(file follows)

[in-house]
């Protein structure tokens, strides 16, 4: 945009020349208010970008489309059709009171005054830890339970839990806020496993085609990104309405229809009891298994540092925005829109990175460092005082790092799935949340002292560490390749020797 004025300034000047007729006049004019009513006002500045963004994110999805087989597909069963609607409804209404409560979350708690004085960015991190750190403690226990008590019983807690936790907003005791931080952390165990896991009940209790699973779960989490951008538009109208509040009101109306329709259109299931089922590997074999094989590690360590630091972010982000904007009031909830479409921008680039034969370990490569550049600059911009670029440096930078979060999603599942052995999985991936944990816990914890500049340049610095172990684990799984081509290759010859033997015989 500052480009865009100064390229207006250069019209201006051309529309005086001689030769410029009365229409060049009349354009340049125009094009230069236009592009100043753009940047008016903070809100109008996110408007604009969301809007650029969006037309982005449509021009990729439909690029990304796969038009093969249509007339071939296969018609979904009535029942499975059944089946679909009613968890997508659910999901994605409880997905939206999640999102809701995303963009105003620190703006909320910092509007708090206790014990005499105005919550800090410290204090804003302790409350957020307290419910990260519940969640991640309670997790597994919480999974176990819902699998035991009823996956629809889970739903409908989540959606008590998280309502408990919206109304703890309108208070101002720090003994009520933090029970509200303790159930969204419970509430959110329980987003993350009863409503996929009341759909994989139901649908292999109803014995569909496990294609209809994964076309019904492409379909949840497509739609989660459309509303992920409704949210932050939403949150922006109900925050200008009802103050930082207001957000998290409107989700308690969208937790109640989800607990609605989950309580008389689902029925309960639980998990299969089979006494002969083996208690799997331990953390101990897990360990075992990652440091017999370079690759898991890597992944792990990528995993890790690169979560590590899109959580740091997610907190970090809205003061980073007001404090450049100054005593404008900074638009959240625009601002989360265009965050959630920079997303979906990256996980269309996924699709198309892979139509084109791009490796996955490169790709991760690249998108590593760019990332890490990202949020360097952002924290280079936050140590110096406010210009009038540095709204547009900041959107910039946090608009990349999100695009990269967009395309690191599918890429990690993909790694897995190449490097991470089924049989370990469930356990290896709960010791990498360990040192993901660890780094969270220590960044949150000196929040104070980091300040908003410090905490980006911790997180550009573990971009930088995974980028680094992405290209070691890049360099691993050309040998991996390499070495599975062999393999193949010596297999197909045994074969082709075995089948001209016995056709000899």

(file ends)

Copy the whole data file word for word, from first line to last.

[in-house]
């Protein structure tokens, strides 16, 4: 945009020349208010970008489309059709009171005054830890339970839990806020496993085609990104309405229809009891298994540092925005829109990175460092005082790092799935949340002292560490390749020797 004025300034000047007729006049004019009513006002500045963004994110999805087989597909069963609607409804209404409560979350708690004085960015991190750190403690226990008590019983807690936790907003005791931080952390165990896991009940209790699973779960989490951008538009109208509040009101109306329709259109299931089922590997074999094989590690360590630091972010982000904007009031909830479409921008680039034969370990490569550049600059911009670029440096930078979060999603599942052995999985991936944990816990914890500049340049610095172990684990799984081509290759010859033997015989 500052480009865009100064390229207006250069019209201006051309529309005086001689030769410029009365229409060049009349354009340049125009094009230069236009592009100043753009940047008016903070809100109008996110408007604009969301809007650029969006037309982005449509021009990729439909690029990304796969038009093969249509007339071939296969018609979904009535029942499975059944089946679909009613968890997508659910999901994605409880997905939206999640999102809701995303963009105003620190703006909320910092509007708090206790014990005499105005919550800090410290204090804003302790409350957020307290419910990260519940969640991640309670997790597994919480999974176990819902699998035991009823996956629809889970739903409908989540959606008590998280309502408990919206109304703890309108208070101002720090003994009520933090029970509200303790159930969204419970509430959110329980987003993350009863409503996929009341759909994989139901649908292999109803014995569909496990294609209809994964076309019904492409379909949840497509739609989660459309509303992920409704949210932050939403949150922006109900925050200008009802103050930082207001957000998290409107989700308690969208937790109640989800607990609605989950309580008389689902029925309960639980998990299969089979006494002969083996208690799997331990953390101990897990360990075992990652440091017999370079690759898991890597992944792990990528995993890790690169979560590590899109959580740091997610907190970090809205003061980073007001404090450049100054005593404008900074638009959240625009601002989360265009965050959630920079997303979906990256996980269309996924699709198309892979139509084109791009490796996955490169790709991760690249998108590593760019990332890490990202949020360097952002924290280079936050140590110096406010210009009038540095709204547009900041959107910039946090608009990349999100695009990269967009395309690191599918890429990690993909790694897995190449490097991470089924049989370990469930356990290896709960010791990498360990040192993901660890780094969270220590960044949150000196929040104070980091300040908003410090905490980006911790997180550009573990971009930088995974980028680094992405290209070691890049360099691993050309040998991996390499070495599975062999393999193949010596297999197909045994074969082709075995089948001209016995056709000899």